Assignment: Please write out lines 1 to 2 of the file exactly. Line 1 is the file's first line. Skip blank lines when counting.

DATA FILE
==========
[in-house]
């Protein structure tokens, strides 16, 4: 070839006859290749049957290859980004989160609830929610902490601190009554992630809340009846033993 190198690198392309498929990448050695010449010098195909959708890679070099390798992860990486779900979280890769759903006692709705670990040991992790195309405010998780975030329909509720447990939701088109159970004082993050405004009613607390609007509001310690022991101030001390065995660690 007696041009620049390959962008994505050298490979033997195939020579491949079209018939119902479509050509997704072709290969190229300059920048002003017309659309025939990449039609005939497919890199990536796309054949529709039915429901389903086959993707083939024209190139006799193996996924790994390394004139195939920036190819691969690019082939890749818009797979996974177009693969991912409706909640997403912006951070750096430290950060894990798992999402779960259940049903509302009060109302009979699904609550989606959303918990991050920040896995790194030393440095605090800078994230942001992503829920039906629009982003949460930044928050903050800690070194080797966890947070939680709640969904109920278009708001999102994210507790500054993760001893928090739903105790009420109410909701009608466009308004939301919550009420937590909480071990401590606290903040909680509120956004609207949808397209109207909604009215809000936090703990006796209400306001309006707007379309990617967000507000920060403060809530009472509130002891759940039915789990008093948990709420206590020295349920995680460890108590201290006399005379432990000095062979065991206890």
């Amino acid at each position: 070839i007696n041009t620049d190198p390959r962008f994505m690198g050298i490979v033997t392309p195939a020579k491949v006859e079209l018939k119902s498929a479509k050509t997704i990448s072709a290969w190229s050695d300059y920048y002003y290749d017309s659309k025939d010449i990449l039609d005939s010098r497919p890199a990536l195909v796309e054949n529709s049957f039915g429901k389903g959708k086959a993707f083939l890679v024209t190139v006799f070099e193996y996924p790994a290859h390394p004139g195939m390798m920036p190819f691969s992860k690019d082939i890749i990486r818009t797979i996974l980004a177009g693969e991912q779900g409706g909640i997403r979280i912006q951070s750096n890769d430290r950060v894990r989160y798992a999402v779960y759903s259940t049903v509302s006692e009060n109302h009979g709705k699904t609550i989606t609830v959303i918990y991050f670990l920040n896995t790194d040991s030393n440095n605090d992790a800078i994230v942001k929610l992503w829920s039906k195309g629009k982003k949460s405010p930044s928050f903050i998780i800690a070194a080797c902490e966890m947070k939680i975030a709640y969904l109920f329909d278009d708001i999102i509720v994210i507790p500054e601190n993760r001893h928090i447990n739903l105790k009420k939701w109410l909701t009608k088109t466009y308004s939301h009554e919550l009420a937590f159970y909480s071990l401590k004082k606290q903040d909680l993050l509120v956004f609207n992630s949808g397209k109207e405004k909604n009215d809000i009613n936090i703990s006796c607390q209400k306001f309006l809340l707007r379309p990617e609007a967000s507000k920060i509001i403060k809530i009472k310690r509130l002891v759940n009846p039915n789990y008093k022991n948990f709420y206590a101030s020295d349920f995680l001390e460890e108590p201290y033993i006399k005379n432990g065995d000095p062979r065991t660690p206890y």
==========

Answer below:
[in-house]
């Protein structure tokens, strides 16, 4: 070839006859290749049957290859980004989160609830929610902490601190009554992630809340009846033993 190198690198392309498929990448050695010449010098195909959708890679070099390798992860990486779900979280890769759903006692709705670990040991992790195309405010998780975030329909509720447990939701088109159970004082993050405004009613607390609007509001310690022991101030001390065995660690 007696041009620049390959962008994505050298490979033997195939020579491949079209018939119902479509050509997704072709290969190229300059920048002003017309659309025939990449039609005939497919890199990536796309054949529709039915429901389903086959993707083939024209190139006799193996996924790994390394004139195939920036190819691969690019082939890749818009797979996974177009693969991912409706909640997403912006951070750096430290950060894990798992999402779960259940049903509302009060109302009979699904609550989606959303918990991050920040896995790194030393440095605090800078994230942001992503829920039906629009982003949460930044928050903050800690070194080797966890947070939680709640969904109920278009708001999102994210507790500054993760001893928090739903105790009420109410909701009608466009308004939301919550009420937590909480071990401590606290903040909680509120956004609207949808397209109207909604009215809000936090703990006796209400306001309006707007379309990617967000507000920060403060809530009472509130002891759940039915789990008093948990709420206590020295349920995680460890108590201290006399005379432990000095062979065991206890």